Our first objective for this week is to contact and survey the final kitchen. We had been having trouble contacting the target kitchen and we will do more research to find another one. The second objective is to input the data into the survey bank. The third objective is to share our reflections with each other in order to identify themes from our surveys. this will help us to make generality about the assets and needs of the kitchens in Strathcona.
Our achievement for this week is that we interviewed five kitchens. This is particularly significant for our team because we had made large stride in contacting kitchens since last week. We really enjoyed surveying the kitchens because we had the opportunities to observe the impact of the kitchens on the communities, just as what we had discuss in class. This reminds us how Ron Finley built a community garden to educate the youths and positively influence the whole community (Finley, 2013). This is quite similar to community kitchens as they both provide food, though in different ways to support the community.
In visiting our community kitchens, it also became apparent to us the issue in the neighbourhood around access to food and how important community kitchens are in addressing that need. The managers of the kitchens expressed to us how vital improving access to appropriate food was for the health of the community. In Tristram Stuart’s TED Talk, he discussed how creating more access for people to the food that we currently produce, through diminishing food waste, is a vital step in achieving global food security (Stuart, 2012). With regards to our project, this is essentially what we are trying to achieve on a more local scale: our goal is to canvass the community to assess their wants and needs around food access through the medium of community kitchens.
We started the term having very little expectations and knowledge about the contents of the course until we were given further information. We began to get more excited when we met up with our community partner Sarah Carten, where we got captivated by her enthusiasm and opportunities to explore the community. During that period of time, we had a very clear vision of our project by making a very flexible schedule on when and how to finish this project. However, little did we know, realistically we had to contact the community partners starting from the day that we received the contact information. Moreover, it was hard to schedule both our community partner and our own free time to meet up due to other factors such as midterms and projects. By that time, we realized that we were very behind, we did not have any community partners scheduled by week 7 and this the time where we were both stressed and frustrated of what to do next. After week 7, we had a group meeting to discuss our progress and we proposed an alternate plan where we split up into pairs to locate and communicate with assigned community partners. Within a week, we had 4 community partners surveyed and scheduled the other 2 community partners to be surveyed. During our third group meeting, we re-evaluated our progress and surprisingly we made significant progress.The moments of significance for this week was that lots of progress had been achieved: we surveyed five kitchens and we tried to contact the last one.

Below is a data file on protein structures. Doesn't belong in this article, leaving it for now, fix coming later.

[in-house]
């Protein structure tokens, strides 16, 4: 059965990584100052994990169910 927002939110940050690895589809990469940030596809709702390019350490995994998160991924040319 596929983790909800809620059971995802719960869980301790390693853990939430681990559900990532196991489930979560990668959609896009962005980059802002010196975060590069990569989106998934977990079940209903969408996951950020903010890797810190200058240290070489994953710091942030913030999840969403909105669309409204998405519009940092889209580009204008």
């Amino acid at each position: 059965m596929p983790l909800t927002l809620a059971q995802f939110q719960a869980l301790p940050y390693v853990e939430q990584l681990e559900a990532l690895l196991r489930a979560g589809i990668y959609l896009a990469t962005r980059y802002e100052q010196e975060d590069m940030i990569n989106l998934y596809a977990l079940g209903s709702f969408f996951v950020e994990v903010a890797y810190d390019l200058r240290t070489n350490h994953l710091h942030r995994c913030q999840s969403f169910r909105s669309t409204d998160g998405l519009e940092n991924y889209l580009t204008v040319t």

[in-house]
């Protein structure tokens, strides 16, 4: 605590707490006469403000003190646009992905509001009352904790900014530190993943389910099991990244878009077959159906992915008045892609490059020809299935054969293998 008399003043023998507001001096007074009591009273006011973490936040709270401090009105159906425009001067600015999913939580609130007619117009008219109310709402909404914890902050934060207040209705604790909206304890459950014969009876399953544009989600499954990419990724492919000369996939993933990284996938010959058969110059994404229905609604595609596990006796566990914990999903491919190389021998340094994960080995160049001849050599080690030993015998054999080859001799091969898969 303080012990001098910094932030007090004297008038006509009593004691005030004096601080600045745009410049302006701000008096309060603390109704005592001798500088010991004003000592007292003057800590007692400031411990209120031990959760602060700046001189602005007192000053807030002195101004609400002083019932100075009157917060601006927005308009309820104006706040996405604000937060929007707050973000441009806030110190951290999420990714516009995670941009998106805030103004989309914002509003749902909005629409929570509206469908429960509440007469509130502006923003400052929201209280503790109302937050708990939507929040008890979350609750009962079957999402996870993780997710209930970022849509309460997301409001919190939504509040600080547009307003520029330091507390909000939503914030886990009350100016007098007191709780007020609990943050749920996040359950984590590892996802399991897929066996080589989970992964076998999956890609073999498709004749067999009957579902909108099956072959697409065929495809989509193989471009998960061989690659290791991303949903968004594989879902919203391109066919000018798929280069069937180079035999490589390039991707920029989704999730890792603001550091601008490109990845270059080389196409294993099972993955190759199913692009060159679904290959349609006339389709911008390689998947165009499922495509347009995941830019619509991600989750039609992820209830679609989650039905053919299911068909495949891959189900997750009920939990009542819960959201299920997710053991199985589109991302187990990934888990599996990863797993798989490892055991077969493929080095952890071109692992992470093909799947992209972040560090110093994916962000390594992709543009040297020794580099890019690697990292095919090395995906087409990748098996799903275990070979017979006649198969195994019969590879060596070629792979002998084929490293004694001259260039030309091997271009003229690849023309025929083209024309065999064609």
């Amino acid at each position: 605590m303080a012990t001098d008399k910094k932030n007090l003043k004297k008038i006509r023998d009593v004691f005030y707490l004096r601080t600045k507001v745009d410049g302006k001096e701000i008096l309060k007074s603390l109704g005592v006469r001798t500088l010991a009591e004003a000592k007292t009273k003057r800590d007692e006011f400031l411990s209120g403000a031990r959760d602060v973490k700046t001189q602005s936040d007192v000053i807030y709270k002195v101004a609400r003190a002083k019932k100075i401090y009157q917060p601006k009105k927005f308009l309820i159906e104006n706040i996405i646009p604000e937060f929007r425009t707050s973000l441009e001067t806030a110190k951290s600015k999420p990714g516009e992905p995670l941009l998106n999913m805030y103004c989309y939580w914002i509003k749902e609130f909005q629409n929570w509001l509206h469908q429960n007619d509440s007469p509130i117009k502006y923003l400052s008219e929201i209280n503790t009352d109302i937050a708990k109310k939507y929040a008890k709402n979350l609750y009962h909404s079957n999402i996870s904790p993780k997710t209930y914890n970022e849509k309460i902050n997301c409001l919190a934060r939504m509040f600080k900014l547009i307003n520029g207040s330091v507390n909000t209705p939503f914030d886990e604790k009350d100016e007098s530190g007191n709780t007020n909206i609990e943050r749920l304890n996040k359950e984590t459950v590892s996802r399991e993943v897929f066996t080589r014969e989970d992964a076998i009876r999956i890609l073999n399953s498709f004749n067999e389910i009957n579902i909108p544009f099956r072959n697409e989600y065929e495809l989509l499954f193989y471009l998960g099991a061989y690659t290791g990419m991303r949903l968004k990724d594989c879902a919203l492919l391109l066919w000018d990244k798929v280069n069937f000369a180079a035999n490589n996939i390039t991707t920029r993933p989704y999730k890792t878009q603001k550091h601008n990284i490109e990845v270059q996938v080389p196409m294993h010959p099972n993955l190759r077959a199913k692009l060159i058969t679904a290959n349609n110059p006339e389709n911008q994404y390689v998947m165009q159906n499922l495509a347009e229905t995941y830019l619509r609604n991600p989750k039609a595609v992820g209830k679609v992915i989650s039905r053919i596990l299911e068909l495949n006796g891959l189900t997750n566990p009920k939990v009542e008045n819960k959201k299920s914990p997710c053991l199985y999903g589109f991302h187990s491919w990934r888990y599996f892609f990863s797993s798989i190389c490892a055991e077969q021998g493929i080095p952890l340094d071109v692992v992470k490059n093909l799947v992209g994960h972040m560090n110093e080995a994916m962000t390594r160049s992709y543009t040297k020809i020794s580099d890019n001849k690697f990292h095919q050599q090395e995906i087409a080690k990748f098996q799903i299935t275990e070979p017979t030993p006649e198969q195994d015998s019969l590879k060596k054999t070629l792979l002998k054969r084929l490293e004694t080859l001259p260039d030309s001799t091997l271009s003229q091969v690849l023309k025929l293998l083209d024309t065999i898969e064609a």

We split up into pairs to contact and search for community kitchens. Pairs were assigned according to their availabilities. We found that pairs were more efficient than having one person to contact all the kitchens since they can be more focused on the kitchens they are responsible for. Also, each pair would search for more than 2 kitchens at a time so that we had backup plans if the two targeted kitchens were not available. Moreover, we did not only book appointments on Wednesdays, but also on other weekdays or whenever the community kitchen coordinators were available. This allowed us to be more flexible and thus more productive. In addition, our group made a spreadsheet to record the details of our visited kitchens. This fostered better communication between group members and ensured that we did not overlap with each other. To complete the project successfully, we will continue the data collection and analyses process in pairs. Furthermore, communication will be vital to decide on generalities for community kitchens in the Strathcona area. We are going to meet and discuss the progress of our project regularly to set micro-deadlines that will be kept.
Finley, R. (2013, Feb), A guerilla gardener in South Central LA. TED Talk. Retrieved from http://www.ted.com/talks/ron_finley_a_guerilla_gardener_in_south_central_la/transcript?language=en
Stuart, T. (2012, May). The Global Food Waste Scandal. TED Talk. Retrieved from: http://www.ted.com/talks/tristram_stuart_the_global_food_waste_scandal?language=en